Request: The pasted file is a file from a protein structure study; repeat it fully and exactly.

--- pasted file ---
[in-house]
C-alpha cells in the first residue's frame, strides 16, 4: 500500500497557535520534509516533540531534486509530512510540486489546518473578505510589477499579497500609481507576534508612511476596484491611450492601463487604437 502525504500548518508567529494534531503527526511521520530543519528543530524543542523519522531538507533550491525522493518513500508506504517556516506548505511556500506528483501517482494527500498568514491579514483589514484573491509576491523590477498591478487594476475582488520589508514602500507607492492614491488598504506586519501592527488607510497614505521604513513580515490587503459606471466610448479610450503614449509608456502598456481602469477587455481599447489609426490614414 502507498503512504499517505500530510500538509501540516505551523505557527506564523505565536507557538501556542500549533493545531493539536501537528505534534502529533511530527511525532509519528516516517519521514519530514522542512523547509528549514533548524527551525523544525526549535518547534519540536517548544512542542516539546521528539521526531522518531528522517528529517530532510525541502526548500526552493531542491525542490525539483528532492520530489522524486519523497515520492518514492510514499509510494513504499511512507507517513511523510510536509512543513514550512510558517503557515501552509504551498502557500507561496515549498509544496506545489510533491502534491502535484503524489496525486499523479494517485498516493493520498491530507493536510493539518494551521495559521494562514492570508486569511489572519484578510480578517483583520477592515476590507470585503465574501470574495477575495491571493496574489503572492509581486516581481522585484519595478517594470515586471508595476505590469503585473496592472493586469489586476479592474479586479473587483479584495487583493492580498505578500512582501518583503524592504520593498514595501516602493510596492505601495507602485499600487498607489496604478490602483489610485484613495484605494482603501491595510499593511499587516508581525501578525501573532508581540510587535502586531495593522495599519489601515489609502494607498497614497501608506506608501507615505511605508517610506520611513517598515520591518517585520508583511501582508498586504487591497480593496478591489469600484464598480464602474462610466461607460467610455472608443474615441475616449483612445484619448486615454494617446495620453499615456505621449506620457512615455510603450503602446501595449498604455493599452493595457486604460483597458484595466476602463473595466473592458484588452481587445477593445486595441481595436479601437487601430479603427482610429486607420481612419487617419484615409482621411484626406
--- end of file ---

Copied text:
[in-house]
C-alpha cells in the first residue's frame, strides 16, 4: 500500500497557535520534509516533540531534486509530512510540486489546518473578505510589477499579497500609481507576534508612511476596484491611450492601463487604437 502525504500548518508567529494534531503527526511521520530543519528543530524543542523519522531538507533550491525522493518513500508506504517556516506548505511556500506528483501517482494527500498568514491579514483589514484573491509576491523590477498591478487594476475582488520589508514602500507607492492614491488598504506586519501592527488607510497614505521604513513580515490587503459606471466610448479610450503614449509608456502598456481602469477587455481599447489609426490614414 502507498503512504499517505500530510500538509501540516505551523505557527506564523505565536507557538501556542500549533493545531493539536501537528505534534502529533511530527511525532509519528516516517519521514519530514522542512523547509528549514533548524527551525523544525526549535518547534519540536517548544512542542516539546521528539521526531522518531528522517528529517530532510525541502526548500526552493531542491525542490525539483528532492520530489522524486519523497515520492518514492510514499509510494513504499511512507507517513511523510510536509512543513514550512510558517503557515501552509504551498502557500507561496515549498509544496506545489510533491502534491502535484503524489496525486499523479494517485498516493493520498491530507493536510493539518494551521495559521494562514492570508486569511489572519484578510480578517483583520477592515476590507470585503465574501470574495477575495491571493496574489503572492509581486516581481522585484519595478517594470515586471508595476505590469503585473496592472493586469489586476479592474479586479473587483479584495487583493492580498505578500512582501518583503524592504520593498514595501516602493510596492505601495507602485499600487498607489496604478490602483489610485484613495484605494482603501491595510499593511499587516508581525501578525501573532508581540510587535502586531495593522495599519489601515489609502494607498497614497501608506506608501507615505511605508517610506520611513517598515520591518517585520508583511501582508498586504487591497480593496478591489469600484464598480464602474462610466461607460467610455472608443474615441475616449483612445484619448486615454494617446495620453499615456505621449506620457512615455510603450503602446501595449498604455493599452493595457486604460483597458484595466476602463473595466473592458484588452481587445477593445486595441481595436479601437487601430479603427482610429486607420481612419487617419484615409482621411484626406